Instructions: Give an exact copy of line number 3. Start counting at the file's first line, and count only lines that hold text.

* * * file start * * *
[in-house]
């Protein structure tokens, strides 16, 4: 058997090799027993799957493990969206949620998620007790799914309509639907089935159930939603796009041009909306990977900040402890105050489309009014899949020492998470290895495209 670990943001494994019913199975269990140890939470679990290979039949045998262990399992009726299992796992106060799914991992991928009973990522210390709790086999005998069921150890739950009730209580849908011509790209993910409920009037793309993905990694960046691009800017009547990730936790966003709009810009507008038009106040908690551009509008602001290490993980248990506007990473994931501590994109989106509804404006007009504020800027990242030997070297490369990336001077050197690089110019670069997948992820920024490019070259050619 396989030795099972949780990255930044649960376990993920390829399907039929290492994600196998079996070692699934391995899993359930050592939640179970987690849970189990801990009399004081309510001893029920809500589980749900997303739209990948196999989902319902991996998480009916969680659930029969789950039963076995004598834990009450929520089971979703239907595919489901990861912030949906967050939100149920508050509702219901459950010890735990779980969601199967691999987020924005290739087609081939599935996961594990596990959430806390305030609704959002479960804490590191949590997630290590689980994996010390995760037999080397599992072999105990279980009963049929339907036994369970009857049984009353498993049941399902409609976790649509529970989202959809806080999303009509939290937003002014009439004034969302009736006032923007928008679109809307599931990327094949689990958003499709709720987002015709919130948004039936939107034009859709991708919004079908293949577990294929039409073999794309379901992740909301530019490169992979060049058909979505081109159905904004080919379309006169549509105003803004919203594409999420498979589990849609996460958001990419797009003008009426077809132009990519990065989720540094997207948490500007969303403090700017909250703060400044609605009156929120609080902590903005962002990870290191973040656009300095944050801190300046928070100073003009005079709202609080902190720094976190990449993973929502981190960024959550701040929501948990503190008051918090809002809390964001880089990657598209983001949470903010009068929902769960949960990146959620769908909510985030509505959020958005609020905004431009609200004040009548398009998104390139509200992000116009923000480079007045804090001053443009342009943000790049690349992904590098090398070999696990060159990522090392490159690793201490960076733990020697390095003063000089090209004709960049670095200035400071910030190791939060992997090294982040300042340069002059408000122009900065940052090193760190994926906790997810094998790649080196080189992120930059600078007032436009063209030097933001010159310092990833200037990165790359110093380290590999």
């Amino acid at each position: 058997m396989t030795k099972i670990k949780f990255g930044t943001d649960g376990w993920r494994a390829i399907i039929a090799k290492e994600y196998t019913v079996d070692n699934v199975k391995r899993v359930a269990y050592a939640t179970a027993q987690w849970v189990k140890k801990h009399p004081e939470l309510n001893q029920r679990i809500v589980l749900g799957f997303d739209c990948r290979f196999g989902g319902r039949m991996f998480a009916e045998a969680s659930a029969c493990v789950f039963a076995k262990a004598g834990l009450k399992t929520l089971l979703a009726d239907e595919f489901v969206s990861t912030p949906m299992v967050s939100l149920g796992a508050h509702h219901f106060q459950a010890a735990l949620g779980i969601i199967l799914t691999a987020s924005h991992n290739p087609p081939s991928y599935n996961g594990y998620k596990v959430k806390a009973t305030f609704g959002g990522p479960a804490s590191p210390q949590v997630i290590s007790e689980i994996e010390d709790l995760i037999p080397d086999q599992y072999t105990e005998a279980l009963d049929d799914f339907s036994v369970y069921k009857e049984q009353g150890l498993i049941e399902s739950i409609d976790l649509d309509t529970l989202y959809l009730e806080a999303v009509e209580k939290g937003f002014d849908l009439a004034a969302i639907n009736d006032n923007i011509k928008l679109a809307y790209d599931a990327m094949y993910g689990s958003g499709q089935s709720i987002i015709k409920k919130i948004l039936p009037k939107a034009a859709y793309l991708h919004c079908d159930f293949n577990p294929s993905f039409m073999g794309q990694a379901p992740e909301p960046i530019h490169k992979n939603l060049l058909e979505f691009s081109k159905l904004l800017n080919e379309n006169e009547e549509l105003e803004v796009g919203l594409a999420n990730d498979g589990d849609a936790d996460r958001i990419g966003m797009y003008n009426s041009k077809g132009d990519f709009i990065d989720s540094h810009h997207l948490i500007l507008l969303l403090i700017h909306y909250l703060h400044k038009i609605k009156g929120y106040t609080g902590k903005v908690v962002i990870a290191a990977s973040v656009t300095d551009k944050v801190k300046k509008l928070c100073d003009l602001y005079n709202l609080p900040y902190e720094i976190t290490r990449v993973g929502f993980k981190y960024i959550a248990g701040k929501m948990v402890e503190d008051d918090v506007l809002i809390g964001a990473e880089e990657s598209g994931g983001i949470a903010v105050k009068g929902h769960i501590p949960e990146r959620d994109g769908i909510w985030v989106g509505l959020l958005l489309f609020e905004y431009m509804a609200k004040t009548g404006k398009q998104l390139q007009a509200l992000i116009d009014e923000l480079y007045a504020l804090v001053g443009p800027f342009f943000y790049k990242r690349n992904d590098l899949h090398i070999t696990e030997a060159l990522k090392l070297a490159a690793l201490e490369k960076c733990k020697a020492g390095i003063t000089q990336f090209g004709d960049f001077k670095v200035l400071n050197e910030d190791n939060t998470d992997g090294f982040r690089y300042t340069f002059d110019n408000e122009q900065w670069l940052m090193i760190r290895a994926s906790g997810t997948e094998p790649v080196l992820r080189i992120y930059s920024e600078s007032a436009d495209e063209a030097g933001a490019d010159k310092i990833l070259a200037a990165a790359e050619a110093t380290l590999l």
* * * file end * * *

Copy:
């Amino acid at each position: 058997m396989t030795k099972i670990k949780f990255g930044t943001d649960g376990w993920r494994a390829i399907i039929a090799k290492e994600y196998t019913v079996d070692n699934v199975k391995r899993v359930a269990y050592a939640t179970a027993q987690w849970v189990k140890k801990h009399p004081e939470l309510n001893q029920r679990i809500v589980l749900g799957f997303d739209c990948r290979f196999g989902g319902r039949m991996f998480a009916e045998a969680s659930a029969c493990v789950f039963a076995k262990a004598g834990l009450k399992t929520l089971l979703a009726d239907e595919f489901v969206s990861t912030p949906m299992v967050s939100l149920g796992a508050h509702h219901f106060q459950a010890a735990l949620g779980i969601i199967l799914t691999a987020s924005h991992n290739p087609p081939s991928y599935n996961g594990y998620k596990v959430k806390a009973t305030f609704g959002g990522p479960a804490s590191p210390q949590v997630i290590s007790e689980i994996e010390d709790l995760i037999p080397d086999q599992y072999t105990e005998a279980l009963d049929d799914f339907s036994v369970y069921k009857e049984q009353g150890l498993i049941e399902s739950i409609d976790l649509d309509t529970l989202y959809l009730e806080a999303v009509e209580k939290g937003f002014d849908l009439a004034a969302i639907n009736d006032n923007i011509k928008l679109a809307y790209d599931a990327m094949y993910g689990s958003g499709q089935s709720i987002i015709k409920k919130i948004l039936p009037k939107a034009a859709y793309l991708h919004c079908d159930f293949n577990p294929s993905f039409m073999g794309q990694a379901p992740e909301p960046i530019h490169k992979n939603l060049l058909e979505f691009s081109k159905l904004l800017n080919e379309n006169e009547e549509l105003e803004v796009g919203l594409a999420n990730d498979g589990d849609a936790d996460r958001i990419g966003m797009y003008n009426s041009k077809g132009d990519f709009i990065d989720s540094h810009h997207l948490i500007l507008l969303l403090i700017h909306y909250l703060h400044k038009i609605k009156g929120y106040t609080g902590k903005v908690v962002i990870a290191a990977s973040v656009t300095d551009k944050v801190k300046k509008l928070c100073d003009l602001y005079n709202l609080p900040y902190e720094i976190t290490r990449v993973g929502f993980k981190y960024i959550a248990g701040k929501m948990v402890e503190d008051d918090v506007l809002i809390g964001a990473e880089e990657s598209g994931g983001i949470a903010v105050k009068g929902h769960i501590p949960e990146r959620d994109g769908i909510w985030v989106g509505l959020l958005l489309f609020e905004y431009m509804a609200k004040t009548g404006k398009q998104l390139q007009a509200l992000i116009d009014e923000l480079y007045a504020l804090v001053g443009p800027f342009f943000y790049k990242r690349n992904d590098l899949h090398i070999t696990e030997a060159l990522k090392l070297a490159a690793l201490e490369k960076c733990k020697a020492g390095i003063t000089q990336f090209g004709d960049f001077k670095v200035l400071n050197e910030d190791n939060t998470d992997g090294f982040r690089y300042t340069f002059d110019n408000e122009q900065w670069l940052m090193i760190r290895a994926s906790g997810t997948e094998p790649v080196l992820r080189i992120y930059s920024e600078s007032a436009d495209e063209a030097g933001a490019d010159k310092i990833l070259a200037a990165a790359e050619a110093t380290l590999l």